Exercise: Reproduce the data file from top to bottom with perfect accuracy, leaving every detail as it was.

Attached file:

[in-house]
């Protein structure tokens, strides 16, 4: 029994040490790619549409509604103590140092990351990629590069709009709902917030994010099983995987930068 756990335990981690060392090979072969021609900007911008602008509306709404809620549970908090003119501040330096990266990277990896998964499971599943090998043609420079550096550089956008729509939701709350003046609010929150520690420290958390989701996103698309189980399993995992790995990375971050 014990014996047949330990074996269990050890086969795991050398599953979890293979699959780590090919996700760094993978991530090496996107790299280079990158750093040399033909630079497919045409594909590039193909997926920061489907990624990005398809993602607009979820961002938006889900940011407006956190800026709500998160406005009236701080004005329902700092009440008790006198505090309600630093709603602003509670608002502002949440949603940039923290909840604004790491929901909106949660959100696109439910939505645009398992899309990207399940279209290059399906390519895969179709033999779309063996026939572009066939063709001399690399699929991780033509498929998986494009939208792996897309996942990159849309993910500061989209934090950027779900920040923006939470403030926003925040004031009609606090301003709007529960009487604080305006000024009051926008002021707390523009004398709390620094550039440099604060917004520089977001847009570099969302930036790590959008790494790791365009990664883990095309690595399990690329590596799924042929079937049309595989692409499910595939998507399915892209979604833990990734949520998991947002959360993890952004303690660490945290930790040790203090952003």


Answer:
[in-house]
């Protein structure tokens, strides 16, 4: 029994040490790619549409509604103590140092990351990629590069709009709902917030994010099983995987930068 756990335990981690060392090979072969021609900007911008602008509306709404809620549970908090003119501040330096990266990277990896998964499971599943090998043609420079550096550089956008729509939701709350003046609010929150520690420290958390989701996103698309189980399993995992790995990375971050 014990014996047949330990074996269990050890086969795991050398599953979890293979699959780590090919996700760094993978991530090496996107790299280079990158750093040399033909630079497919045409594909590039193909997926920061489907990624990005398809993602607009979820961002938006889900940011407006956190800026709500998160406005009236701080004005329902700092009440008790006198505090309600630093709603602003509670608002502002949440949603940039923290909840604004790491929901909106949660959100696109439910939505645009398992899309990207399940279209290059399906390519895969179709033999779309063996026939572009066939063709001399690399699929991780033509498929998986494009939208792996897309996942990159849309993910500061989209934090950027779900920040923006939470403030926003925040004031009609606090301003709007529960009487604080305006000024009051926008002021707390523009004398709390620094550039440099604060917004520089977001847009570099969302930036790590959008790494790791365009990664883990095309690595399990690329590596799924042929079937049309595989692409499910595939998507399915892209979604833990990734949520998991947002959360993890952004303690660490945290930790040790203090952003």